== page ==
My son’s deadbeat dad is back

Dear Counsellor,

I had a brief relationship that resulted in getting knocked up. The day I told him about the pregnancy, he panicked and said he wasn’t ready for the responsibility. He was free to handle the information whichever way he saw fit. And he did — he vanished. The kid is now five years old, I have singlehandedly raised him and it hasn’t been easy. I’ve never received so much as a ‘just checking on you’ message from the father in all this time and now, he is back. He says he wants to be in his son’s life and that we should find ways to raise him together. He has been bugging me to visit the boy but I am not ready for this, not sure I will ever be, especially since it doesn’t look like he changed for the better. He is still the selfish boy he was when we met. My son has never asked me about his dad and I’m not sure I want to explain all this to him. I have mixed feelings about this. What should I do?

Barbara

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Dear Barbara,

Mothers are made throughout years of hard choices, proud moments, love, tears and sacrifice.  I am sorry this man betrayed you and unjustifiably abandoned his kid at a tender age when the child needed him most. You kept your cool having been torn down to the emotional and psychological turmoil of having to bring up the child singlehandedly. Children are a blessing to us but many men today take the aggressive steps of abandoning their children who grow up purely in the hands of the mother. A child ends up lacking two different sets of skills, perspectives, and networks of family and friends. I condemn this in the heaviest words possible. However, every problem in life introduces us to new opportunities to explore and how we respond to them is important.

It was unreasonable for a biological father to abandon his child at such a tender age but if he has come up to pick interest of being close to his child, you need to give them access because a wrong cannot correct a wrong. Growing up with the knowledge of an absentee father will make this child angry and self-destructive. Remember, a father’s role in a child’s life is just about more than merely paying the bills. It cuts across the social interaction, emotional attachment and training on moral conduct of the child. Yes I know how deep it hurts when he begins to claim for the kid now after dumping his kid for this entire period but remember, the child needs a father, an important figure in his life. A person without this core attachment lives like a house without a foundation. Fathers provide both physical and psychological support and this can make the kid resilient, develop good morals as well as enhance his emotional and intellectual development.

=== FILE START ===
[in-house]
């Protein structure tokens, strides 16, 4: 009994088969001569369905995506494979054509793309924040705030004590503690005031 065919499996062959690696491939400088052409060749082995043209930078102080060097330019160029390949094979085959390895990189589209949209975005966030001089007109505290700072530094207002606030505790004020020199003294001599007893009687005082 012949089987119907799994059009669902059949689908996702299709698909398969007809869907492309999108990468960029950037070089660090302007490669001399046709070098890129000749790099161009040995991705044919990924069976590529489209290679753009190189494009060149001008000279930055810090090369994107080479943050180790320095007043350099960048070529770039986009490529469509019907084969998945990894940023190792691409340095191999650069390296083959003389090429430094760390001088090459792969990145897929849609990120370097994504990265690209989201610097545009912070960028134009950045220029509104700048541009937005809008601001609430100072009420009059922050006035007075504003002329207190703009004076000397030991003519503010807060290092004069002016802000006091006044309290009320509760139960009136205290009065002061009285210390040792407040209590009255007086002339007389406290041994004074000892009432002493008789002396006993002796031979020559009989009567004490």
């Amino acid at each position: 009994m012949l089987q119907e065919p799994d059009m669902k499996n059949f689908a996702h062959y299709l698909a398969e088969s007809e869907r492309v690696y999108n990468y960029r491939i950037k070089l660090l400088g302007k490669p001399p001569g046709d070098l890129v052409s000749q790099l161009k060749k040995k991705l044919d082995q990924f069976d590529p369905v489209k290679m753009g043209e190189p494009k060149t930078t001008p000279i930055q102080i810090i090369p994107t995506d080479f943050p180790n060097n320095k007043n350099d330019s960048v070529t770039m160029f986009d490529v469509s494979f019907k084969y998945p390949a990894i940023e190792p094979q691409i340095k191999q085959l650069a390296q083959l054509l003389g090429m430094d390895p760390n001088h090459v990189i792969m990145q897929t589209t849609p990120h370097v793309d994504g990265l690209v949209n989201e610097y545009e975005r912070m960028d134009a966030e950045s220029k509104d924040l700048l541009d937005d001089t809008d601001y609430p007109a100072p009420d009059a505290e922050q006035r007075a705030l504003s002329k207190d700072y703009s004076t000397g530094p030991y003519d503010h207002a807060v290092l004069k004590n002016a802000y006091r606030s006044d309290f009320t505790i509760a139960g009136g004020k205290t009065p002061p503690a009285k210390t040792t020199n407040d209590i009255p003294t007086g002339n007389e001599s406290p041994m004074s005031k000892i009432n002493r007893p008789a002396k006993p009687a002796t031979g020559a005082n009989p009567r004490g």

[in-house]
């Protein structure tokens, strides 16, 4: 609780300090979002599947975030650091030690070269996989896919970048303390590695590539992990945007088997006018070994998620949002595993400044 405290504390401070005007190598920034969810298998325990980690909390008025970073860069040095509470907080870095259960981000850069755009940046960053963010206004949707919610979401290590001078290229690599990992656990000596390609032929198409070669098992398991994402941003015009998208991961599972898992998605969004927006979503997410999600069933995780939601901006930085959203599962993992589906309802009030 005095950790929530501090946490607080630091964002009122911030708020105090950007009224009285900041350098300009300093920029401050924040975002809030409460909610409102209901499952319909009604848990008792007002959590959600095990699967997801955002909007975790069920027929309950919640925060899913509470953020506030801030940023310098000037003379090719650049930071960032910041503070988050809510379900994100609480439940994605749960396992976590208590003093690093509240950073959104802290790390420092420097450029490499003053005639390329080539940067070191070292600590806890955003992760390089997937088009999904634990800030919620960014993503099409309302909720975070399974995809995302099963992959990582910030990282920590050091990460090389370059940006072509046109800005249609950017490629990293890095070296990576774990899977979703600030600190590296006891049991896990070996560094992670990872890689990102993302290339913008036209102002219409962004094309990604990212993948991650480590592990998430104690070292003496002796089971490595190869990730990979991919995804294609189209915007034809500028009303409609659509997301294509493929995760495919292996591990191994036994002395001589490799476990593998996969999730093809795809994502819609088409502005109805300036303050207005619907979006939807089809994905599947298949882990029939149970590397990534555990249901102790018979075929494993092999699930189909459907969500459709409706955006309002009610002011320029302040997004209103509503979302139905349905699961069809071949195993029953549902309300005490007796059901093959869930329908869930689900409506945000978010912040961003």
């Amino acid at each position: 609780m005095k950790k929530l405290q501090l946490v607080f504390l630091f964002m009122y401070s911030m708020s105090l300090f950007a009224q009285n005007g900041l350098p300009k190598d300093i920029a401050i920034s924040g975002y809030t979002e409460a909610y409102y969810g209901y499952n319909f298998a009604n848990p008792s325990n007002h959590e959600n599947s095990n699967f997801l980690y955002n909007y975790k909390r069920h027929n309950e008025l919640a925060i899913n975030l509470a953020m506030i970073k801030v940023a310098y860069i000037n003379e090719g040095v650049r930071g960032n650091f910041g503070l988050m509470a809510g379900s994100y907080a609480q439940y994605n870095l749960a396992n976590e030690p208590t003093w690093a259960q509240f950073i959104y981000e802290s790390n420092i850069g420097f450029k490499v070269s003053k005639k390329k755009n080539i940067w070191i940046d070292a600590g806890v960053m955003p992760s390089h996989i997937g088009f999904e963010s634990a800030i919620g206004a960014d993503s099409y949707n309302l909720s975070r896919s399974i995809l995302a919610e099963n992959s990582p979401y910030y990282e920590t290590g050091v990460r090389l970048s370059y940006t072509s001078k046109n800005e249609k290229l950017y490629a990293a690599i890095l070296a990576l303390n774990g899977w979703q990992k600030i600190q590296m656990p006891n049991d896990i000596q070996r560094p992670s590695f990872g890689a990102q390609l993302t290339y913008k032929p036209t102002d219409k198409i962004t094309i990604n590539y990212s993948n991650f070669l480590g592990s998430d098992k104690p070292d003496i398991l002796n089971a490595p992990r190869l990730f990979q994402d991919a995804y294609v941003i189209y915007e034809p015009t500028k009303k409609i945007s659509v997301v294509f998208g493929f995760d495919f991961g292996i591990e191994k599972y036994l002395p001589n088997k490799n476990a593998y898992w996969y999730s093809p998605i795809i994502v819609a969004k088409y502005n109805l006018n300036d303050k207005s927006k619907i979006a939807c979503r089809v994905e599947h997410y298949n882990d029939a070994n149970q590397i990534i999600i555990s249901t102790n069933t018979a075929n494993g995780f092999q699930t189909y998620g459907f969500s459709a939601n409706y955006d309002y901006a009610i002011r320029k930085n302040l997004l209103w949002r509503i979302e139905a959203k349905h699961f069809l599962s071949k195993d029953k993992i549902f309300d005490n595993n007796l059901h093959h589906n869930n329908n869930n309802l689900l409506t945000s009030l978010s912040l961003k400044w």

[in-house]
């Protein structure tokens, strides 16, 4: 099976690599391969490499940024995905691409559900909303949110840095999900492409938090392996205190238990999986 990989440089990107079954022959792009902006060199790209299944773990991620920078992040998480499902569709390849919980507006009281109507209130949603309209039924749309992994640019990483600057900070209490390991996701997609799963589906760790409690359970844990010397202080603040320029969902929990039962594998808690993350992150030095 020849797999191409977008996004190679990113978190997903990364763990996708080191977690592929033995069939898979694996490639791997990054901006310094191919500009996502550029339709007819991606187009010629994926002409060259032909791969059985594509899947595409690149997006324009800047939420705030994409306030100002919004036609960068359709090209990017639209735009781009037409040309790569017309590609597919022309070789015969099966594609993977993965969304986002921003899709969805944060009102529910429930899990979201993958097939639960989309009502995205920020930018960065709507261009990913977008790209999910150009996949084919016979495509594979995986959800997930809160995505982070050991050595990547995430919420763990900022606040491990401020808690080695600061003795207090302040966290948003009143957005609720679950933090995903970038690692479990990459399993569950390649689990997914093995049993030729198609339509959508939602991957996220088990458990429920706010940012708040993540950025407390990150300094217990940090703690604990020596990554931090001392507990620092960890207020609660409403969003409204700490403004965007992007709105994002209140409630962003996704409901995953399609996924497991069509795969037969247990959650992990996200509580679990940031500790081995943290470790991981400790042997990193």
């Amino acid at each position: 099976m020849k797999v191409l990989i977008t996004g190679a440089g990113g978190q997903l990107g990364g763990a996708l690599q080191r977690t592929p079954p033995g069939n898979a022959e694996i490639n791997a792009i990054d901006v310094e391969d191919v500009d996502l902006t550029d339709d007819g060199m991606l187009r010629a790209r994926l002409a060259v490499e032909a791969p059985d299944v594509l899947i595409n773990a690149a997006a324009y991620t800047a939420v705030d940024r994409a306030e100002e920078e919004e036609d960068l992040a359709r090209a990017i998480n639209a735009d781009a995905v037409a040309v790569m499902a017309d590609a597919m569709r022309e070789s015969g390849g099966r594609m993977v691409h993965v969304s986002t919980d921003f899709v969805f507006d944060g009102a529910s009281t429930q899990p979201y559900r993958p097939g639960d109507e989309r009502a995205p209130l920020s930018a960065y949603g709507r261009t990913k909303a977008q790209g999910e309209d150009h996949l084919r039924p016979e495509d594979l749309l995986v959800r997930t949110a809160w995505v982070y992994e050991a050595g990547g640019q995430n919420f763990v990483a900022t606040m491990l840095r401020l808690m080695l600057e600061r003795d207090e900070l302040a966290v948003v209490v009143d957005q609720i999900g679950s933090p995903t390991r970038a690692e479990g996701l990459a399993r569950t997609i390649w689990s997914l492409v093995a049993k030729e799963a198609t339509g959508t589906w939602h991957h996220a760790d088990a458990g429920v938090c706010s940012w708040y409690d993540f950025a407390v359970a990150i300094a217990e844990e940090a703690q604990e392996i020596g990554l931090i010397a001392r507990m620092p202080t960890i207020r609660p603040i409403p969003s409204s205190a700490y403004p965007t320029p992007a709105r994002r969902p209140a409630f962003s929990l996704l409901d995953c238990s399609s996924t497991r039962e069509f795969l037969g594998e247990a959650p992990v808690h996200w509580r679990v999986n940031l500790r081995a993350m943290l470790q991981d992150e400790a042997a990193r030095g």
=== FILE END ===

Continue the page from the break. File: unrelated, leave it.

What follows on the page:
Forgiveness is now indispensible for you to mold a confident, hopeful and happy moral character out of this little personality you’re nurturing. When faced with such a decision on whether to forgive, it’s a moral principle of uprightness to build human bridges other than burn them especially for the good of your own child.

Every person needs a sense of belonging in and remember, this is his biological child and this man has a legal right to have access to his child. If you deny them access, you’re simply depriving this child of his natural rights and he’ll definitely feel rootless and isolated. Holding anger against this man will consume greater amount of your brainpower pondering such a negative situation and plotting how to exert your power of revenge. This kind of thinking is somewhat unproductive. Quite often, you won’t lose out when you allow this man and his child to mingle and this is essential for a healthy human relationship. 

Forgiveness will set you free and often let your heart get rid of such heavy agony troubling your soul. Good luck.

Your feedback

Allow him to support you

It’s incredibly hard to raise a child alone as a single mother; I suggest you allow him to support you since he is willing to do so. If you don’t want anything to do with him apart from raising your child, then you can still maintain that.

Patricia Ineza, mother of three
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Give him a second chance

Everyone makes mistakes, I think you should forgive him and give him a second chance to see if he means what he says. To avoid many questions from your son about his father, I suggest you consider him again.

Eliud Nsengimana, motorist
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Let him take care of his son

Depending on how serious he is, you should try accepting him again. It could be true that he wasn’t ready then as he said, but now he feels that he has all it takes to take care for his son.

Thomas Munezero, student
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Follow your heart

Do what your heart tells you to do, but again, if you think you will be fine raising your child alone then go ahead and do it.However, seeking help from experts on how to handle this is vital.

Priscilla Mugwaneza, parent
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Your son needs both of his parents

Your son needs to be raised by both parents; you shouldn’t be selfish on him. Allow his father to be part of his life since he is willing to. Meanwhile, you need to talk to your son as well about this.

Annette Gwiza, beautician

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